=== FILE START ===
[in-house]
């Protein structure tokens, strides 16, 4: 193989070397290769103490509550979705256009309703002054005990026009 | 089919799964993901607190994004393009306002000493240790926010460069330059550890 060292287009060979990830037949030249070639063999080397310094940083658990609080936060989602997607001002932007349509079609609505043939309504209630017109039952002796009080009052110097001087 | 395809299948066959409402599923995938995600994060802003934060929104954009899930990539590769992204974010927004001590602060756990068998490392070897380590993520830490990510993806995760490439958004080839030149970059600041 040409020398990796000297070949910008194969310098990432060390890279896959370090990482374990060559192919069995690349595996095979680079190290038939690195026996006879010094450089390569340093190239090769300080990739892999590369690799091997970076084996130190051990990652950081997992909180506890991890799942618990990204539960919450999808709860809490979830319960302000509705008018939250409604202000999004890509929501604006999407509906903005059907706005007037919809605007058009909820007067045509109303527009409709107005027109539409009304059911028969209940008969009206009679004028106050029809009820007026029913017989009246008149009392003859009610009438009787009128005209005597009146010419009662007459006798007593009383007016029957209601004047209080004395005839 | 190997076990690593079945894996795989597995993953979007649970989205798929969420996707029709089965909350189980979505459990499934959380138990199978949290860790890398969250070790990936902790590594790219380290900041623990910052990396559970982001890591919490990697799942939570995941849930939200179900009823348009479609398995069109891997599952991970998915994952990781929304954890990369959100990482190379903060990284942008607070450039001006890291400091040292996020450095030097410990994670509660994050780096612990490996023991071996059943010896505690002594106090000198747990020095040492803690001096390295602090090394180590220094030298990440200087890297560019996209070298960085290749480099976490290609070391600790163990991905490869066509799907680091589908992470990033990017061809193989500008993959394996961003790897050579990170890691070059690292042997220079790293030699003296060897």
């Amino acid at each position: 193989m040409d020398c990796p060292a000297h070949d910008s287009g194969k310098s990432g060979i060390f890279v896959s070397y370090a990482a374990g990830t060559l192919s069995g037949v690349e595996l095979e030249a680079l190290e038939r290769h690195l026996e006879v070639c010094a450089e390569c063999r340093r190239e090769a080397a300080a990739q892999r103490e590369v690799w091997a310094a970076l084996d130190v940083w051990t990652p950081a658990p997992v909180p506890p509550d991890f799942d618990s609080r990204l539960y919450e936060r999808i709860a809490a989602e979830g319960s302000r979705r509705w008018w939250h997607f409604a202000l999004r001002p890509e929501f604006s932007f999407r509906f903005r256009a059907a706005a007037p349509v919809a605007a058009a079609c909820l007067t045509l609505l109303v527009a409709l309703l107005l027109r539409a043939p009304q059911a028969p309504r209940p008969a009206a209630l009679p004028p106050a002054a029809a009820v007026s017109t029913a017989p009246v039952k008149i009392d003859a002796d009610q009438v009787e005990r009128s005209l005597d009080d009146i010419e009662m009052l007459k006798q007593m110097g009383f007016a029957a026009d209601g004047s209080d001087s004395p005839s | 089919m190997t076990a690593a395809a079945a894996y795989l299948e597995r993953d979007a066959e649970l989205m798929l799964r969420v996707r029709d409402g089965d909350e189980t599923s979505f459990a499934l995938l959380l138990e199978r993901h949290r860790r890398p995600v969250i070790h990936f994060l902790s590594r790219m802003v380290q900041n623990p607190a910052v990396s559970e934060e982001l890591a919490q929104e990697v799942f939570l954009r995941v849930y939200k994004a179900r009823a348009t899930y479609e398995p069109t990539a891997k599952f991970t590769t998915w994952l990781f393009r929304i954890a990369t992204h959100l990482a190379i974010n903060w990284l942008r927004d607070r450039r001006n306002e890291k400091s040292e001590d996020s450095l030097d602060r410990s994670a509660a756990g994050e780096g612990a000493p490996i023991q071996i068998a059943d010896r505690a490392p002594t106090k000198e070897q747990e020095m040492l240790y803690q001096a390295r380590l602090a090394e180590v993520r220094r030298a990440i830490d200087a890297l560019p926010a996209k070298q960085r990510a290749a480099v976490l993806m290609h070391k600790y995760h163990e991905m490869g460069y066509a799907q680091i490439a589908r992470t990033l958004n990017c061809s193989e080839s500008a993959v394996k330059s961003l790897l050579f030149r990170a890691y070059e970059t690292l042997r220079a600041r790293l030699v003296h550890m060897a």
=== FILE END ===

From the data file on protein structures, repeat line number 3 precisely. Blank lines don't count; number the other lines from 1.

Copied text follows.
């Amino acid at each position: 193989m040409d020398c990796p060292a000297h070949d910008s287009g194969k310098s990432g060979i060390f890279v896959s070397y370090a990482a374990g990830t060559l192919s069995g037949v690349e595996l095979e030249a680079l190290e038939r290769h690195l026996e006879v070639c010094a450089e390569c063999r340093r190239e090769a080397a300080a990739q892999r103490e590369v690799w091997a310094a970076l084996d130190v940083w051990t990652p950081a658990p997992v909180p506890p509550d991890f799942d618990s609080r990204l539960y919450e936060r999808i709860a809490a989602e979830g319960s302000r979705r509705w008018w939250h997607f409604a202000l999004r001002p890509e929501f604006s932007f999407r509906f903005r256009a059907a706005a007037p349509v919809a605007a058009a079609c909820l007067t045509l609505l109303v527009a409709l309703l107005l027109r539409a043939p009304q059911a028969p309504r209940p008969a009206a209630l009679p004028p106050a002054a029809a009820v007026s017109t029913a017989p009246v039952k008149i009392d003859a002796d009610q009438v009787e005990r009128s005209l005597d009080d009146i010419e009662m009052l007459k006798q007593m110097g009383f007016a029957a026009d209601g004047s209080d001087s004395p005839s | 089919m190997t076990a690593a395809a079945a894996y795989l299948e597995r993953d979007a066959e649970l989205m798929l799964r969420v996707r029709d409402g089965d909350e189980t599923s979505f459990a499934l995938l959380l138990e199978r993901h949290r860790r890398p995600v969250i070790h990936f994060l902790s590594r790219m802003v380290q900041n623990p607190a910052v990396s559970e934060e982001l890591a919490q929104e990697v799942f939570l954009r995941v849930y939200k994004a179900r009823a348009t899930y479609e398995p069109t990539a891997k599952f991970t590769t998915w994952l990781f393009r929304i954890a990369t992204h959100l990482a190379i974010n903060w990284l942008r927004d607070r450039r001006n306002e890291k400091s040292e001590d996020s450095l030097d602060r410990s994670a509660a756990g994050e780096g612990a000493p490996i023991q071996i068998a059943d010896r505690a490392p002594t106090k000198e070897q747990e020095m040492l240790y803690q001096a390295r380590l602090a090394e180590v993520r220094r030298a990440i830490d200087a890297l560019p926010a996209k070298q960085r990510a290749a480099v976490l993806m290609h070391k600790y995760h163990e991905m490869g460069y066509a799907q680091i490439a589908r992470t990033l958004n990017c061809s193989e080839s500008a993959v394996k330059s961003l790897l050579f030149r990170a890691y070059e970059t690292l042997r220079a600041r790293l030699v003296h550890m060897a």